In addition to things I save for their potential transformative use, there are things I save because they're just so obviously useful, whether or not I actually use them. You can relate.  I'll discuss these in my next post. Enough confessional for one day!

Until then --

 Linda // Purty Bird

How-To: Making a Miniature Artist's Canvas

I have always been obsessed with creating miniature versions of the things I use in my everyday life. I think the extra focus required to make miniature objects imbues the tiny things I make with a special quality--as if they are more charged with meaning than they would be at their regular size. Another reason to spend your time making tiny stuff is that it doesn't take up a whole lot of space, which, if you have friends who live in small apartments and want to give them beautiful handmade things but don't want to burden them with a lot of clutter, is a very good thing!

This tutorial will teach you how to make dollhouse-sized blank artists' canvases from empty tissue, granola bar and cereal boxes, which you can then paint and add to friends' art collections. I am hoping I can spark a whole trendy miniature painting craze!

Here's what you will need:
-empty boxes made from thin cardboard that you otherwise would have tossed into the recycling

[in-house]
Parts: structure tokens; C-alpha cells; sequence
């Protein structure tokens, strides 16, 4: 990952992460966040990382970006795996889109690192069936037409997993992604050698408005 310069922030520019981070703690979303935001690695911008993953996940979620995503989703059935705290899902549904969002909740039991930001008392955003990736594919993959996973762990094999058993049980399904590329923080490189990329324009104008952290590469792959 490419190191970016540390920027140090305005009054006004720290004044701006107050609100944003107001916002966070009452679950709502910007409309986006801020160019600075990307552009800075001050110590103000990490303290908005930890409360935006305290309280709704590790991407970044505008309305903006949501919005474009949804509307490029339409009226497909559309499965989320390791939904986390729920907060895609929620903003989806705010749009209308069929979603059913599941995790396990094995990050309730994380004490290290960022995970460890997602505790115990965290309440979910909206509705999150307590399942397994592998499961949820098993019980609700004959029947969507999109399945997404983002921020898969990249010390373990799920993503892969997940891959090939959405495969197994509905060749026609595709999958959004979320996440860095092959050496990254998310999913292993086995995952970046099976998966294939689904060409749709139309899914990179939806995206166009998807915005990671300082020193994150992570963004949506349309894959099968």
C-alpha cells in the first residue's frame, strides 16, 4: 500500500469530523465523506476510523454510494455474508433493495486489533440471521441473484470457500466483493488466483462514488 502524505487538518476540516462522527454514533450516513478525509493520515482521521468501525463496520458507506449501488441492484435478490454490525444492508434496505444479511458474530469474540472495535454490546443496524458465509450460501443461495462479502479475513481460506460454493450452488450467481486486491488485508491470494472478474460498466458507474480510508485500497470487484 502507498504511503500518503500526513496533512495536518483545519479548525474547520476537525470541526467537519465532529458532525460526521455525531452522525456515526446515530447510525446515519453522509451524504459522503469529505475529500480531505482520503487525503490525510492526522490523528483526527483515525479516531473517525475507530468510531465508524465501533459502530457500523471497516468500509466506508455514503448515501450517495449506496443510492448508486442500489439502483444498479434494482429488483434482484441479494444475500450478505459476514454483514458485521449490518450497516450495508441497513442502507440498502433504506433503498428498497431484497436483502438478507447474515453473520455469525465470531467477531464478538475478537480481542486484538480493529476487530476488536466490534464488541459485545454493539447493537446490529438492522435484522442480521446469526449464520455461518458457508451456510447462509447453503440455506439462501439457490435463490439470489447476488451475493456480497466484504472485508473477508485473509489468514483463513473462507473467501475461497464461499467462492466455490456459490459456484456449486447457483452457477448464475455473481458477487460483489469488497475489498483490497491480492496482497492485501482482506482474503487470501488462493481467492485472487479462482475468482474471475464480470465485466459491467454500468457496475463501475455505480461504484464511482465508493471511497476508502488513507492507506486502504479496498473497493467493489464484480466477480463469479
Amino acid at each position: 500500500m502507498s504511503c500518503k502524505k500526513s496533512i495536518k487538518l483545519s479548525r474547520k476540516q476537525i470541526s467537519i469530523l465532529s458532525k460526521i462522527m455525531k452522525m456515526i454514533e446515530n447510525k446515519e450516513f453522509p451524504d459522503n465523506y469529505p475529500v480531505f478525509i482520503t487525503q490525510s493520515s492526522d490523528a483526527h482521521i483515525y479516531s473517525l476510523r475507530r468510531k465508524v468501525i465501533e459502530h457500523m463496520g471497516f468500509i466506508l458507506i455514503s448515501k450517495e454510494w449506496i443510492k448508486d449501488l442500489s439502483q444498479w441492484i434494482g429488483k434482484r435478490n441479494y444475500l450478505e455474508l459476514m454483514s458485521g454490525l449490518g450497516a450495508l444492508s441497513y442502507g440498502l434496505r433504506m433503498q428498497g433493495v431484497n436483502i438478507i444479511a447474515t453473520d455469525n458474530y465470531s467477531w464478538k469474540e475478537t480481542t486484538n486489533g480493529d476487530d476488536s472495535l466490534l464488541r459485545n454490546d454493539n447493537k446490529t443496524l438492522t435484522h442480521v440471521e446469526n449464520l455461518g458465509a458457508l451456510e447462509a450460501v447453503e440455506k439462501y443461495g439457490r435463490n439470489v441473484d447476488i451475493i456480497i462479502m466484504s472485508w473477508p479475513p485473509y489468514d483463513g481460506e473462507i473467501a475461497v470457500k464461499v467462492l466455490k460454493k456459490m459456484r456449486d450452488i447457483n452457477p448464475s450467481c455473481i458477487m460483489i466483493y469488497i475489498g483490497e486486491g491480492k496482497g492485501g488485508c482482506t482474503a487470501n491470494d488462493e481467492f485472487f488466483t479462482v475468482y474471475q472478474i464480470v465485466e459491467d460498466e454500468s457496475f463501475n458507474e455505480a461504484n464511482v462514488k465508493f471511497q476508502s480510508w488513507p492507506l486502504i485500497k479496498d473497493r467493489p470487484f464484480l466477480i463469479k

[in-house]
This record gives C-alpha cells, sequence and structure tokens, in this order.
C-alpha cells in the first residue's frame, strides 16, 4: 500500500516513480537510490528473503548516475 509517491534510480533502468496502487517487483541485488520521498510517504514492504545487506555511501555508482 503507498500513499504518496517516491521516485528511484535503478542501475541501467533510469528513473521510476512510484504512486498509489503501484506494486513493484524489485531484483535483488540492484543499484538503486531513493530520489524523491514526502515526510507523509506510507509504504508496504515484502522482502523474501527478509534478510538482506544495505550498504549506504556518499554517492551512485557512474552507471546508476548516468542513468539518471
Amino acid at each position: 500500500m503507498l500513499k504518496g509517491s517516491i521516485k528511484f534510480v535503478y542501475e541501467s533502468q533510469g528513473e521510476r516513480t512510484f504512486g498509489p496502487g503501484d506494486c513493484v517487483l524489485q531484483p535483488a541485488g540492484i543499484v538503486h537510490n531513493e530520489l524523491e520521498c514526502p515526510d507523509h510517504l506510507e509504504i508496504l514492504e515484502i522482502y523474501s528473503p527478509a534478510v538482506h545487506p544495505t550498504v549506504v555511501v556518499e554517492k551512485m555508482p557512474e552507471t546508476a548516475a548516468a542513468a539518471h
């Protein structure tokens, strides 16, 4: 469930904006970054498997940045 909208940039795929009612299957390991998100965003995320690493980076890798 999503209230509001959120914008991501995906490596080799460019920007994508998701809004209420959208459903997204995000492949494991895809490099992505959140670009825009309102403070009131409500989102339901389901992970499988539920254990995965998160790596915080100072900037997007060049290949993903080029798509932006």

-muslin fabric
-white glue
-acrylic gesso
-a normal size brush for applying the gesso, plus teeny tiny ones for doing the actual painting
-acrylic paints
-a gridded acrylic ruler is helpful for making accurate right angles when cutting up your boxes

Step 1: Figure out what size you want your miniature canvas to be. You can just eyeball the size if you like, but if you want it to be the perfect size to fit into a dollhouse, you'll want to do a little math. The standard size for dollhouse accessories is 1/12 scale, which means that you want to divide all your regular measurements by 12. If the full-sized painting would be 18 by 24 inches, then you want to make your mini canvas 1 and 1/2 inches by 2 inches.

Step 2: Once you have cut your cardboard to size, spread it with a thin layer of white glue and stick it to a piece of muslin. Make sure that the sides of your canvas are parallel to the grain of the fabric.

Step 3: Fold the fabric around to the back of the canvas and glue it down.

Make sure the folded fabric edge is glued slightly inside the edges of the cardboard so it can't be seen from the front.

Step 4: When your glue has dried, paint your canvas with a thin layer of acrylic gesso. You want to make sure not to put the gesso on too thickly, because being able to see the grain of your muslin is crucial to having a miniature painting that looks like the full-sized version. If you want to have an especially texture-y canvas, try different types of fabric and see which one looks best.

Paint gesso on the edges & back as well.

That's it! These miniature canvases are so easy and fun to make that you can create hundreds of them in nearly no time, then invite some friends over to have a painting party.